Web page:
Casting from Any to Optional

Currently (in Swift 4.2.1), it is an error to cast a value from Any to Optional, even when that value was created as the exact same Optional type and previously cast to Any. Here is an example:

let x: Int? = 1
let y: Any = x as Any
print(type(of: y))          // "Optional<Int>\n"

let z: Int? = y as! Int?    // error: cannot downcast from 'Any' to a more optional type 'Int?'

Is this a bug, or an oversight, or an intentional design decision? In particular, would it require an evolution proposal to make it possible for this to work? My expectation was that Any could wrap any type, and be unwrapped back to that type.

So far the only way I have found to extract the original Optional value, is via a generic helper function such as:

func unwrap<T>(_ x: Any) -> T {
  return x as! T
}

let z: Int? = unwrap(y)
print(type(of: z))          // "Optional<Int>\n"

It seems rather peculiar that we can attempt to unwrap an Any into an unspecified generic type, but we are prohibited from unwrapping an Any into the exact specific type we know it contains, if that type is Optional.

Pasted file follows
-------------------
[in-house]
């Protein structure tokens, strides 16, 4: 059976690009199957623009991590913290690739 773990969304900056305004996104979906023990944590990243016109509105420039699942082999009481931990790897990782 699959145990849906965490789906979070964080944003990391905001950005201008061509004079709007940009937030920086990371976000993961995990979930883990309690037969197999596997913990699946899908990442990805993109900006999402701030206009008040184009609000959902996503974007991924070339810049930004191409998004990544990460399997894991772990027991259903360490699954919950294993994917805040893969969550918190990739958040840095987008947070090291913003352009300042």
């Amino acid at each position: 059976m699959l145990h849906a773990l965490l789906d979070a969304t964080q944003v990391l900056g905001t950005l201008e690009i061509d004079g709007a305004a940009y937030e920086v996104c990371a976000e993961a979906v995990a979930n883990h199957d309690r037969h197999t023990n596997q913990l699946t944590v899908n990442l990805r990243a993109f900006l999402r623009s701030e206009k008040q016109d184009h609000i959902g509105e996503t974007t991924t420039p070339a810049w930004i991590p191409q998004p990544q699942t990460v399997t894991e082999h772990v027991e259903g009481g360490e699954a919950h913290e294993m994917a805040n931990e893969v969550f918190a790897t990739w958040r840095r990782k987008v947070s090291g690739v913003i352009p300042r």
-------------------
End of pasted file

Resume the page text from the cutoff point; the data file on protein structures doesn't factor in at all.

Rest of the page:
2 Likes

I agree that this feels like an arbitrary limitation, especially given that this works exactly as expected:

let maybeInt = 1 as Int?
let anything = maybeInt as Any

let opened = anything as? Int?
// error: cannot downcast from 'Any' to a more optional type 'Int?'

func dynamicCast<T>(_ value: Any, to _: T.Type) -> T? {
  if let value = value as? T {
    return value
  } else {
    return nil
  }
}

if let opened = dynamicCast(anything, to: Int?.self) {
  print("got an optional Int: \(opened)")
} else {
  print("it's something else entirely")
}

I think we added this to stop people from expecting x as! Int? to act like x as? Int. It's not really a correct error when casting from any (non-class) existential / protocol value (Any is "no protocols").

Could you elaborate? I run into the error described here multiple times, but I've never tried to do x as! Int? instead of x as? Int. Why would someone think that they're the same?

:-/ I don't have much here, but I remember it coming up in the first few years of Swift. It's also logic shared with x as? Int?, which is a more reasonable typo to make (because you want the result type to be optional). The compiler could certainly make a different decision about diagnosis based on as? vs. as!.

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